But, wait, now there's New Prog. As far as I can tell, New Prog is prog rock made by people in their 20s who supposedly grew up listening not only to Old Prog, but the Sex Pistols and 80s music. Not to be confused with neo-prog which is the prog that people made back in the 80s (and who Marillion are likely the best embodiment of, and who ironically are an influence to New Prog bands) and was considered more derivative of classic prog with shorter songs and pop hooks. New Prog is trendy, it's hip, and it's something that all the cool kids are now allowed to listen to.
So, are you following yet? New Prog is prog made by indie bands in the 90s and 00s, influenced not only by "classic" prog (which is usually considered their parents' music) but punk, new wave, and other 80s musical styles. It so far seems to have not gotten the critics as mad as 70s prog did, for reasons I have yet to understand. I think it's because they assume that New Prog bands are being ironic about their utilization of 70s prog structures, or that enough time has passed that critics can begrudingly accept 70s prog as viable music while not formally renouncing their profession's earlier criticisms of the genre. I think I saw the attitude best summed up by a review of Pure Reason Revoloution's new album that basically said that if prog had been like this we wouldn't have needed punk. Whatever.
Most importantly, this is damn good music. PRR's "The Dark Third" is a brilliant, melodic, complex, and just beautiful song cycle, with the songs blending together, 12 minute tracks that are everything good about a long song, great vocal harmonies, and solid songwriting and playing. I've heard the term "space rock" used to describe them, I think that's mostly the wild sounding analog synth fills that make people think that, but regardless, this is one that's really getting inside my head.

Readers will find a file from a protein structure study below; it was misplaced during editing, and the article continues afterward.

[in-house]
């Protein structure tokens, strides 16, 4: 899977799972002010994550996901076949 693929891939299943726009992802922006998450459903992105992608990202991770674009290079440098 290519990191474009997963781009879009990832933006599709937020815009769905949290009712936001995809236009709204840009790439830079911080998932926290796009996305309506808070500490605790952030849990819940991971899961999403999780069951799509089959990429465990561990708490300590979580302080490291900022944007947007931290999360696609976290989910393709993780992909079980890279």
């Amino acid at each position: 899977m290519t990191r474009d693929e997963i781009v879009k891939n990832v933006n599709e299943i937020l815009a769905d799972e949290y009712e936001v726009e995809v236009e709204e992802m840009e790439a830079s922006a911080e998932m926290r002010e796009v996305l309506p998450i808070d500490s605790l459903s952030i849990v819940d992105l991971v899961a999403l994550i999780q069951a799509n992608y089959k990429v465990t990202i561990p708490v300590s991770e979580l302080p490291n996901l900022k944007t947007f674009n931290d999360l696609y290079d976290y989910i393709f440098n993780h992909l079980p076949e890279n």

I've also picked up a few other albums in this genre that I enjoy. Basically, I read the articles linked from the Wikipedia entry for new prog and started buying stuff. Mew's "And the Glass Handed Kites" came out over a year ago and calling it "prog" is at times difficult. It's got a strange, 80s pop feel, very European sounding (they are Danish after all). But solid music, very detailed, and very revealing after repeated listens. I like the first side of the CD better than the second--well, the first half, which is much more rocking--the second half kind of gets lost in what so far seems to ramble a bit with some long and not too interesting songs, but I may change my mind when I listen to it more. Also at times this reminds me of emo, but emo with better songwriting, playing, and singing.
Mystery Jets are also as New Prog but to my ears really sound like an 80s British pop band, mostly new wave with some punk thrown in, but I guess with some complicated melody and playing beneath it, so there you have it. I think the prog moniker comes from their long, improvisational concerts they apparently do, whereas the album doesn't really reflect that as much. I like this album a lot, great playing and really cool lyrics, but I don't consider it "prog" the way the other two above are (these albums are probably listed in order of decreasing progginess.) It's got a bit of a disorganized chaotic feel to it that no true prog would tolerate. I also had to buy this as an import, but they're releasing a US version of their album this spring (with a slightly different track list so I just might get it too.)
Anyway, here I am, listening to new music. I'm sort of happy I've found a vein of new sounds I can mine for a while, that while new and even somewhat popular amongst the critics is thoroughly rooted in the things that I've always liked. I'm also pleased that revisionist history is making it so I don't have to apologize for my prog rock proclivities as much as I used to.
Anyway, if you like some of this kind of stuff (and yes, I'm talking to you, origamislayer) then check it out.